The unbelievers among us say our protectors should stay inside the dome. They say our protectors should never ask us what we will do for them. I tell the unbelievers I would do much for our protectors. Our protectors keep us fed. They give us banners and swords. They protect us from the terrible trolls that live up in the hills.
Today, a warm wind is blowing, and the air is the color of tea. Today, our protectors have set up the stage where they have the lottery. Whenever the air is the color of tea, the lottery is held.
There are numbers tattooed on our forearms. My number is 6609. Our protectors spin a big lottery wheel that all the tribe can see. They spin the wheel four times. They call out a number each time. If each of your numbers is called, you will be allowed to live inside the dome.
All our tribe gathers around the stage. It is good to live in the dome. We can better serve our protectors if we are allowed to live in the dome.
The unbelievers say they do not want to live in the dome. The unbelievers have no numbers on their forearms. “We are all of one body,” our protectors announce when they have the lottery. But the unbelievers are never selected to live inside the dome.
Today, the wheel spins slowly, and my number does not come up. I have attended the lottery hundreds of times, and my number has not been announced. I know it will not be much longer until my number comes up. I know that very soon I will live in the beautiful dome.
Today, a woman I do not like wins the lottery. She is standing among unbelievers. She has no battle scars. The woman is very lucky to have won the lottery.
Today, the air is the color of tea. Today there are devils among us. Whenever the air is the color of tea, devils come among us. The devils put bad thoughts into our heads—thoughts that make us angry. Our protectors tell us that it is unwise to listen to the devils.
I have listened to a devil today, and today I am very angry. I am angry because our protectors gave out many beautiful banners. The banners are bright and colorful, and they flutter like flames in the wind. The banners declare we are all of one body—that is a very good thing. The banners proclaim that our dome will shine brighter than all the domes in the world.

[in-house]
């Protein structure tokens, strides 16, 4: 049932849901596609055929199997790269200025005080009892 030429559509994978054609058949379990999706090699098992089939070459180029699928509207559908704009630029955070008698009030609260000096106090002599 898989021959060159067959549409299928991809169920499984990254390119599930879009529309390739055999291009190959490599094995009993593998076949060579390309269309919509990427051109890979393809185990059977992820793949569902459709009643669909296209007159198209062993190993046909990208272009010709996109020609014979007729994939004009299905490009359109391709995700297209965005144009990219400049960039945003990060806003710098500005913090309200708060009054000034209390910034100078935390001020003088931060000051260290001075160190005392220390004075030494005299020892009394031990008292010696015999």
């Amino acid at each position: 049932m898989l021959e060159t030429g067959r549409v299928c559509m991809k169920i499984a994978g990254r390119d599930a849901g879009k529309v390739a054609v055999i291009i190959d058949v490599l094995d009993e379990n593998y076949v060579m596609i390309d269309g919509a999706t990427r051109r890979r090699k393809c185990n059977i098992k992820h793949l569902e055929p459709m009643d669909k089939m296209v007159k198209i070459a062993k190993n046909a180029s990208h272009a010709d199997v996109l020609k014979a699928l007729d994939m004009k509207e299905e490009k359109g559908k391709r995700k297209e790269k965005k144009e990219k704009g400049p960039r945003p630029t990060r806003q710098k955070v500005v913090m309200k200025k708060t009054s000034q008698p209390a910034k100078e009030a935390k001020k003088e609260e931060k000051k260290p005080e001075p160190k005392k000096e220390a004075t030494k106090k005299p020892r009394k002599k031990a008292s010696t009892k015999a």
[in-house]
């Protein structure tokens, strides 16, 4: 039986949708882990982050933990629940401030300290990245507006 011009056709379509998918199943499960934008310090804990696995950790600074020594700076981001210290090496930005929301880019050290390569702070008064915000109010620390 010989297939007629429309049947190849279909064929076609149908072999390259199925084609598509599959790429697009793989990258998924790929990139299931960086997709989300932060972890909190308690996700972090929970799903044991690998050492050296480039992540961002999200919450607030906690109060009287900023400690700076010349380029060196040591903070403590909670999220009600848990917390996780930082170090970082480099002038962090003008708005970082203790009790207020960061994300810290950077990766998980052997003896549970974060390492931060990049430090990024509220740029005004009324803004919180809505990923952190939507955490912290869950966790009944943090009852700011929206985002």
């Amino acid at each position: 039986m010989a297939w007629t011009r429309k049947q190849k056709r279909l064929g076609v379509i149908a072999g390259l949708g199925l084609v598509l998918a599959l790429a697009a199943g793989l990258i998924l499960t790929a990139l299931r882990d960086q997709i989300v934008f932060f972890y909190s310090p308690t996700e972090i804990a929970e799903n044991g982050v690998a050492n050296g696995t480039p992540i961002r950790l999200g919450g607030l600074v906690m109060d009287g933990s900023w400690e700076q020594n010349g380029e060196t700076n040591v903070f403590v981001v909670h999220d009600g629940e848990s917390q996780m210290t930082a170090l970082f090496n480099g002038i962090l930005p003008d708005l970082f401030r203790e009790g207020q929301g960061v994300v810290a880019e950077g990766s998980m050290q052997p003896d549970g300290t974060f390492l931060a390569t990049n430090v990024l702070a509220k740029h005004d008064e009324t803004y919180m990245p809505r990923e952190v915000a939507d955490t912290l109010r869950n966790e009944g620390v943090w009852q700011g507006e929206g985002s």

I am angry because our protectors did not give me a beautiful banner. I have killed many tribesmen from other domes. I have eaten their livers too. I have split open the wombs of their women so they will not be filled with bad seed. Our protectors did not give me a banner, but they gave banners to unbelievers. I am very, very angry at our terrible protectors.
The unbelievers tell me that there are no devils among us. They say it is our protectors who put bad thoughts into our heads. They say I should not be angry because I did not get a banner. They say if I keep bad thoughts in my head, I will not win the lottery.
Tomorrow has come. A warm wind is still blowing. The air is not the color of coffee—it is still the color of tea.
There will be a lottery today because the air is the color of tea. A few protectors have set up the stage where the numbers are announced. I am no longer angry at our protectors—my thoughts are good once again. Some unbelievers stand beside me while the lottery wheel revolves.
Today I am very lucky. Today my number comes up. The protector who spun the giant wheel called out, “6-6-0-9.” Today I will get to live in the dome and better serve our protectors.
The protector who spun the lottery wheel is looking directly at me. His face is like the face of a statue. His eyes are as blue as a lake. “What will you do for us?” he says. His voice is as pure as a flute.
I walk behind the protectors, and we get inside the float. My thoughts are good today. I am sad that my thoughts were not always good. I am glad our protectors are kind.
I see the farms and cattle as we land beside the dome. I see the lakes and the butterflies. I see the orchards and birds. My heart is as light as a sparrow. My thoughts are very good.
I leave the float and follow the protectors into the dome.
I have never felt a softer breeze. I have never seen brighter colors. I have never smelled the sweetness of flowers. I have never heard voices so gentle.
I see many buildings that are tall and straight, and I see giant temples too. Wonderful signs sit on top of the temples. The signs say WE ARE ALL OF ONE BODY. I see carts being drawn by magnificent horses as I walk towards one of the temples. The carts are full of bodies. They are rolling towards the farmlands. The bodies look like they came from the tribes that live around the dome. There are many, many bodies inside the rolling carts.
I know I will soon be among the bodies that are rolling towards the farmlands. I am glad that I will lie with the bodies—I should not have had angry thoughts. I am glad I will join the bodies while all of my thoughts are good. I am glad the unbelievers told our protectors about my angry thoughts.
Soon, my body will nourish the crops that grow so very tall. It will nourish the fruits and nuts that touch the lips of our protectors. I am glad I will nourish the fruits and nuts. I am glad we are all of one body.
This story was originally published in Fleas on the Dog and will be included in Mr. Hanna’s forthcoming anthology: Fact Check and More Probing Tales.
James Hanna is a retired probation officer and a former fiction editor. Due to his background, the criminal element figures strongly in much of his writing. James’ stories have appeared in over thirty journals, including Sixfold, Crack the Spine, and The Literary Review. His books, all of which have won awards, are available on Amazon.